Today marks the end of Pride Month. Due to the Covid-19 pandemic, Pride Parades and marches were canceled across the globe this year. We can honor the month by learning a little history. Some people wonder—what is Pride, and why is there a parade?
This year would have been the 51st Chicago Pride Parade. The very first Pride events were a response — protests and riots – to a police raid at the Stonewall Inn in New York City’s Greenwich Village neighborhood that occurred on June 28, 1969. At that time, LGBTQ persons were not welcome in most bars. Bars that did welcome LGBTQ persons were often raided to break up LGBTQ friendly spaces. Patrons were ticketed or jailed, and names were printed in the newspaper. Because newspapers were complicit in publishing the names of persons ticketed or jailed, LGBTQ bar patrons lost their jobs and were shunned by their families.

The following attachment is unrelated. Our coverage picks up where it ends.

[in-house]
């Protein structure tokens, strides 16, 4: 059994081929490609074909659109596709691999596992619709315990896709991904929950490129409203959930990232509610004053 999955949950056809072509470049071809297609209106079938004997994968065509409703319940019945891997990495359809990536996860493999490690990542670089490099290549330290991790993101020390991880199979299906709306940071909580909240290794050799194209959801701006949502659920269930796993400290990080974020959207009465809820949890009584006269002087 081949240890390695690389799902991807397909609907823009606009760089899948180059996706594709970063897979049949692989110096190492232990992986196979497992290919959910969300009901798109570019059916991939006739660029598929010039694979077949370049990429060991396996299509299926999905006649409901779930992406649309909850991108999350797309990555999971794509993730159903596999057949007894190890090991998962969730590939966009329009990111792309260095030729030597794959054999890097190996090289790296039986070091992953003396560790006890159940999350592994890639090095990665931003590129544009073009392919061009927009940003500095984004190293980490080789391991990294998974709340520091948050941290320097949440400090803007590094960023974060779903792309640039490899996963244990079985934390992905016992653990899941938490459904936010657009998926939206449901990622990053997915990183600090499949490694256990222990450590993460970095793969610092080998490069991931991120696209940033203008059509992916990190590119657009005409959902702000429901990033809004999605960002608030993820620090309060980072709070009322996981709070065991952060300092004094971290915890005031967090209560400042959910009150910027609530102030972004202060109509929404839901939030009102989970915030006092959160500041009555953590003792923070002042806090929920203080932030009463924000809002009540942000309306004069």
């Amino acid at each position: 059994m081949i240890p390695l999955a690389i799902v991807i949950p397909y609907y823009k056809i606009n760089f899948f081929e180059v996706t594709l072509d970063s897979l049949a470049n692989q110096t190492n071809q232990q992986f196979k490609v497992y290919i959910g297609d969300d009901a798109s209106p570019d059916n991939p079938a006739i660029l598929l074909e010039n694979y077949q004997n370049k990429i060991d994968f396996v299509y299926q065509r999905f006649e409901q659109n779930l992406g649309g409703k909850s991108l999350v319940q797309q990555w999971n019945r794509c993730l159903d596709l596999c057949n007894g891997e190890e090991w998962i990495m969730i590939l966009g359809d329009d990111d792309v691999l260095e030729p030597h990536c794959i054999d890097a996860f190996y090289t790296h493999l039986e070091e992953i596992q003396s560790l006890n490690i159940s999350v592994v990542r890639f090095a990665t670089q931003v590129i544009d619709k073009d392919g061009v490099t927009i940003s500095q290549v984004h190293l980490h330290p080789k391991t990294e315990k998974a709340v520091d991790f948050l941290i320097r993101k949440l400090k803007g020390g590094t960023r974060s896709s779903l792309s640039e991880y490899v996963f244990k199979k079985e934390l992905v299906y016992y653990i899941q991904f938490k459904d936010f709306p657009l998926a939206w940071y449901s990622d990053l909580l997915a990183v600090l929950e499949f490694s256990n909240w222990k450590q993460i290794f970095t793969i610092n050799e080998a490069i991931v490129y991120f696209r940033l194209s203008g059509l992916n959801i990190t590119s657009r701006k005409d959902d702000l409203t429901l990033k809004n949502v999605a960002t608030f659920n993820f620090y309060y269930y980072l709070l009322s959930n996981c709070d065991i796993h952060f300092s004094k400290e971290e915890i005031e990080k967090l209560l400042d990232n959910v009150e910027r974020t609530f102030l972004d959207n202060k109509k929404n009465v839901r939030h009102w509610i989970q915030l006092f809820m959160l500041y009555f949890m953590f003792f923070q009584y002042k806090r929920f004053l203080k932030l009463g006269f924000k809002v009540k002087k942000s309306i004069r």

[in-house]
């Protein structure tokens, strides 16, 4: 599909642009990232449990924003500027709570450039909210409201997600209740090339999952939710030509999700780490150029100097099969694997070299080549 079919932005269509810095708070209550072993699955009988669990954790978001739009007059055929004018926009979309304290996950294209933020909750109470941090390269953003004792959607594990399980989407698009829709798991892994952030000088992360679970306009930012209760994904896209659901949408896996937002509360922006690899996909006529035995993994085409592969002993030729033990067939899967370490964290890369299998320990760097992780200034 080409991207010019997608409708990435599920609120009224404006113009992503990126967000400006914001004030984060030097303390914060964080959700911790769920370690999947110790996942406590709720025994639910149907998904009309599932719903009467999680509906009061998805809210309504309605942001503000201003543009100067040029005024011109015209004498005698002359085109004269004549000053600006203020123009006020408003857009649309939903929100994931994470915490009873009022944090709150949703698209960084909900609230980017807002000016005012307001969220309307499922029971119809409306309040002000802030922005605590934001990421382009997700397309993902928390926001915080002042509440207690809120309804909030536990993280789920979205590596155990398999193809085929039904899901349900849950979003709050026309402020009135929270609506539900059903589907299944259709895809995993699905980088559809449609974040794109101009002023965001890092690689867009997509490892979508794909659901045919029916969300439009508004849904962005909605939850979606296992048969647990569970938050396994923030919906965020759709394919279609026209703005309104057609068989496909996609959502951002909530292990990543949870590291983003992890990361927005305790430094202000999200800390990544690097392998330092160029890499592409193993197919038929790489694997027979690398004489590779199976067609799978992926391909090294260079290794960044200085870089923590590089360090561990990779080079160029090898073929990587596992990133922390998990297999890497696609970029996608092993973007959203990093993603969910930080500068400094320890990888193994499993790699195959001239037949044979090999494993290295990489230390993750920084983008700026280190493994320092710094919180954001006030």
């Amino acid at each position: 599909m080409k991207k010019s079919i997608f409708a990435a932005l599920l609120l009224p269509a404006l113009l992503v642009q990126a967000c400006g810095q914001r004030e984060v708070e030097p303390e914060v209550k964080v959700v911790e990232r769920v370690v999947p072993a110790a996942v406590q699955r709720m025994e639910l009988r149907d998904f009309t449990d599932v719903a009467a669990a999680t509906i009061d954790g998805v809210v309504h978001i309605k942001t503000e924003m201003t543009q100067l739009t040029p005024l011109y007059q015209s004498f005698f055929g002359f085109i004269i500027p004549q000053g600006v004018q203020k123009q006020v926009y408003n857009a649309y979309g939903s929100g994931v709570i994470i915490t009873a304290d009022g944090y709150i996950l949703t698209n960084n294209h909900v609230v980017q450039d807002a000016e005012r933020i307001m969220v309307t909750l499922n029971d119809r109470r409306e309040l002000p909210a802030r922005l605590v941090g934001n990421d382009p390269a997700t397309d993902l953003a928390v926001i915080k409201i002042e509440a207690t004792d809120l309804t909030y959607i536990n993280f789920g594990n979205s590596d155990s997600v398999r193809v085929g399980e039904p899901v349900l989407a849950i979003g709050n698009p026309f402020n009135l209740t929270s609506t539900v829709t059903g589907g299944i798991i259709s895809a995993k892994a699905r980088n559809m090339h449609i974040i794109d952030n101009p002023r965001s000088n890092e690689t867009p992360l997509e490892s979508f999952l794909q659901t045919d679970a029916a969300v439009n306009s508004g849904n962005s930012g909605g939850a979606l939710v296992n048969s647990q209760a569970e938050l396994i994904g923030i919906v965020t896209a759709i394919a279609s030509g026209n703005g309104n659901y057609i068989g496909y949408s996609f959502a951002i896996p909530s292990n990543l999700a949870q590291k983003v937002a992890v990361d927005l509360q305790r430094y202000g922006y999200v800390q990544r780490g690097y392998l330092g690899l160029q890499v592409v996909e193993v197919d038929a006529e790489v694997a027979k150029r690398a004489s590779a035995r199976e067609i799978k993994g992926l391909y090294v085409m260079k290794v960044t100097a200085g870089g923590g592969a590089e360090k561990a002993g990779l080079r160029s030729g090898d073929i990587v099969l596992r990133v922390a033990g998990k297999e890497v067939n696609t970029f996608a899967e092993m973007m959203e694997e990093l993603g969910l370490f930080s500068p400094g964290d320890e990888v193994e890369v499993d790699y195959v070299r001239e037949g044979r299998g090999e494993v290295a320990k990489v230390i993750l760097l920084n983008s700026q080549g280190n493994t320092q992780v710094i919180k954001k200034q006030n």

The very first Pride marches and parades were a response to these raids. They were a grassroots effort to organize in the LGBTQ community that eventually culminated in the United States Supreme Court striking down sodomy laws in Lawrence v. Texas, mandating that the Federal government recognize marriages approved by the states between two adults regardless of sex assigned at birth in United States v. Windsor, the finding that limiting marriage only to persons of the opposite sex assigned at birth was unconstitutional in Obergefell v. Hodges, and, most recently, that discrimination on the basis of one’s sexual orientation or gender identity is discrimination based upon sex prohibited by Title VII in Bostock v. Clayton County, Georgia. Although significant progress has been made, LGBTQ persons still face uncertainty concerning healthcare, family planning, and other social services.
To close out this Pride Month, we honor LGBTQ history and look forward to a more inclusive future.